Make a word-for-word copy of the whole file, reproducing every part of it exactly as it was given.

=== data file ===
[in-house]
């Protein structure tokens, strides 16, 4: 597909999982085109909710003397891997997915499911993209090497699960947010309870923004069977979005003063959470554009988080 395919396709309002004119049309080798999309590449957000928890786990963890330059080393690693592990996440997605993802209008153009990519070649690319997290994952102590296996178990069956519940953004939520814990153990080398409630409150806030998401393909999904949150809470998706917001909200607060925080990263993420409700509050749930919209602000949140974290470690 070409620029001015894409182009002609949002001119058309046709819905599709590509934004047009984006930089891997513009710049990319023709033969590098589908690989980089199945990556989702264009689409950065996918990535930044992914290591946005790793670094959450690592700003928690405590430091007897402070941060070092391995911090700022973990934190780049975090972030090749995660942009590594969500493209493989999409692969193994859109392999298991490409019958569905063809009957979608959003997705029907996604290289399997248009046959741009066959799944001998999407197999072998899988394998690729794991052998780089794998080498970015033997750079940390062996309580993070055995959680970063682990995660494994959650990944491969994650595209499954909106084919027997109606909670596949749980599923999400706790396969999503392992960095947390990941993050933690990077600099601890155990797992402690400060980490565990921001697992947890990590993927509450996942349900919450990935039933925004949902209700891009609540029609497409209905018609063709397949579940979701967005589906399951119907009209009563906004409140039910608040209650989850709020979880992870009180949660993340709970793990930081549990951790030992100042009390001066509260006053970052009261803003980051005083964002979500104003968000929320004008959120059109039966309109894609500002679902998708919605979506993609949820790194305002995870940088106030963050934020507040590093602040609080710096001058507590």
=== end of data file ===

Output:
[in-house]
């Protein structure tokens, strides 16, 4: 597909999982085109909710003397891997997915499911993209090497699960947010309870923004069977979005003063959470554009988080 395919396709309002004119049309080798999309590449957000928890786990963890330059080393690693592990996440997605993802209008153009990519070649690319997290994952102590296996178990069956519940953004939520814990153990080398409630409150806030998401393909999904949150809470998706917001909200607060925080990263993420409700509050749930919209602000949140974290470690 070409620029001015894409182009002609949002001119058309046709819905599709590509934004047009984006930089891997513009710049990319023709033969590098589908690989980089199945990556989702264009689409950065996918990535930044992914290591946005790793670094959450690592700003928690405590430091007897402070941060070092391995911090700022973990934190780049975090972030090749995660942009590594969500493209493989999409692969193994859109392999298991490409019958569905063809009957979608959003997705029907996604290289399997248009046959741009066959799944001998999407197999072998899988394998690729794991052998780089794998080498970015033997750079940390062996309580993070055995959680970063682990995660494994959650990944491969994650595209499954909106084919027997109606909670596949749980599923999400706790396969999503392992960095947390990941993050933690990077600099601890155990797992402690400060980490565990921001697992947890990590993927509450996942349900919450990935039933925004949902209700891009609540029609497409209905018609063709397949579940979701967005589906399951119907009209009563906004409140039910608040209650989850709020979880992870009180949660993340709970793990930081549990951790030992100042009390001066509260006053970052009261803003980051005083964002979500104003968000929320004008959120059109039966309109894609500002679902998708919605979506993609949820790194305002995870940088106030963050934020507040590093602040609080710096001058507590």